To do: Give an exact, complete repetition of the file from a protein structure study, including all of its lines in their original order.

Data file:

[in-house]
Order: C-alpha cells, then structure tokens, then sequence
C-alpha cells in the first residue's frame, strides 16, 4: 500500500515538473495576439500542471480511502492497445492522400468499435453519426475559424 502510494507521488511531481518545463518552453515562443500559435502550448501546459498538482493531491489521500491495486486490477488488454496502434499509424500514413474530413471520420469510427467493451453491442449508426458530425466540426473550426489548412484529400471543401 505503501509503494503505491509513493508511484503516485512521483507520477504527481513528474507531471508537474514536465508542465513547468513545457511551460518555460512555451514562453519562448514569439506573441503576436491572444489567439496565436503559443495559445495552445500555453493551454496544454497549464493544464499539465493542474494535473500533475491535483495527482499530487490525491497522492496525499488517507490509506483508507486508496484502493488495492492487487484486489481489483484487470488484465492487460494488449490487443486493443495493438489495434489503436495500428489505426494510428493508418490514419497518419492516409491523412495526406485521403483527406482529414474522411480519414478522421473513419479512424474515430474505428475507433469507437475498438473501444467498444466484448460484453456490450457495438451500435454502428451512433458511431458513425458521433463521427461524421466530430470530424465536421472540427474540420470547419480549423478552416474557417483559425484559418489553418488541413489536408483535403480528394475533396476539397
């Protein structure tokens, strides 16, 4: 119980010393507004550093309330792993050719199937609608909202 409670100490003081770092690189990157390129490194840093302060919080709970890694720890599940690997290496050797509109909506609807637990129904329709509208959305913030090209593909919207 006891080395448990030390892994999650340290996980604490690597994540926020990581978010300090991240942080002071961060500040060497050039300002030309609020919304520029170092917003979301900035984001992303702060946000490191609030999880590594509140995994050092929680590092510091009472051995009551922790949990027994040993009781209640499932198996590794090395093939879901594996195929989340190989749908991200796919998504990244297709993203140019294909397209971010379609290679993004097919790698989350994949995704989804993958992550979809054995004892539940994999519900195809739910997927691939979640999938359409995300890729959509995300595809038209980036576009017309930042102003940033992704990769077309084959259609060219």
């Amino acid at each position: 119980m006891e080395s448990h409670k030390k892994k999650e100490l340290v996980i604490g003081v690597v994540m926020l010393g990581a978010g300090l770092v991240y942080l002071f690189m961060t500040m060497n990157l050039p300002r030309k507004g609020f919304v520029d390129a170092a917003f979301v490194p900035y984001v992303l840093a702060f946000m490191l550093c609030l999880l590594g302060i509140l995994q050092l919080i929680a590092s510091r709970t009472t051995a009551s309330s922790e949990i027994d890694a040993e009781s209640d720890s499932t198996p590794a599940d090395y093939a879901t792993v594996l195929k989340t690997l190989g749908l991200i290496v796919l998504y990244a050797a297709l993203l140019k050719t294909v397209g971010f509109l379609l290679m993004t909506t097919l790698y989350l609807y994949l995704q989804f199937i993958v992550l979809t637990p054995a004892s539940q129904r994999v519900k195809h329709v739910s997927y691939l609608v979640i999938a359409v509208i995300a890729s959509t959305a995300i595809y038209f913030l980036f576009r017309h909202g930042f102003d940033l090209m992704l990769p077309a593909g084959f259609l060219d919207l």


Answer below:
[in-house]
Order: C-alpha cells, then structure tokens, then sequence
C-alpha cells in the first residue's frame, strides 16, 4: 500500500515538473495576439500542471480511502492497445492522400468499435453519426475559424 502510494507521488511531481518545463518552453515562443500559435502550448501546459498538482493531491489521500491495486486490477488488454496502434499509424500514413474530413471520420469510427467493451453491442449508426458530425466540426473550426489548412484529400471543401 505503501509503494503505491509513493508511484503516485512521483507520477504527481513528474507531471508537474514536465508542465513547468513545457511551460518555460512555451514562453519562448514569439506573441503576436491572444489567439496565436503559443495559445495552445500555453493551454496544454497549464493544464499539465493542474494535473500533475491535483495527482499530487490525491497522492496525499488517507490509506483508507486508496484502493488495492492487487484486489481489483484487470488484465492487460494488449490487443486493443495493438489495434489503436495500428489505426494510428493508418490514419497518419492516409491523412495526406485521403483527406482529414474522411480519414478522421473513419479512424474515430474505428475507433469507437475498438473501444467498444466484448460484453456490450457495438451500435454502428451512433458511431458513425458521433463521427461524421466530430470530424465536421472540427474540420470547419480549423478552416474557417483559425484559418489553418488541413489536408483535403480528394475533396476539397
């Protein structure tokens, strides 16, 4: 119980010393507004550093309330792993050719199937609608909202 409670100490003081770092690189990157390129490194840093302060919080709970890694720890599940690997290496050797509109909506609807637990129904329709509208959305913030090209593909919207 006891080395448990030390892994999650340290996980604490690597994540926020990581978010300090991240942080002071961060500040060497050039300002030309609020919304520029170092917003979301900035984001992303702060946000490191609030999880590594509140995994050092929680590092510091009472051995009551922790949990027994040993009781209640499932198996590794090395093939879901594996195929989340190989749908991200796919998504990244297709993203140019294909397209971010379609290679993004097919790698989350994949995704989804993958992550979809054995004892539940994999519900195809739910997927691939979640999938359409995300890729959509995300595809038209980036576009017309930042102003940033992704990769077309084959259609060219």
């Amino acid at each position: 119980m006891e080395s448990h409670k030390k892994k999650e100490l340290v996980i604490g003081v690597v994540m926020l010393g990581a978010g300090l770092v991240y942080l002071f690189m961060t500040m060497n990157l050039p300002r030309k507004g609020f919304v520029d390129a170092a917003f979301v490194p900035y984001v992303l840093a702060f946000m490191l550093c609030l999880l590594g302060i509140l995994q050092l919080i929680a590092s510091r709970t009472t051995a009551s309330s922790e949990i027994d890694a040993e009781s209640d720890s499932t198996p590794a599940d090395y093939a879901t792993v594996l195929k989340t690997l190989g749908l991200i290496v796919l998504y990244a050797a297709l993203l140019k050719t294909v397209g971010f509109l379609l290679m993004t909506t097919l790698y989350l609807y994949l995704q989804f199937i993958v992550l979809t637990p054995a004892s539940q129904r994999v519900k195809h329709v739910s997927y691939l609608v979640i999938a359409v509208i995300a890729s959509t959305a995300i595809y038209f913030l980036f576009r017309h909202g930042f102003d940033l090209m992704l990769p077309a593909g084959f259609l060219d919207l």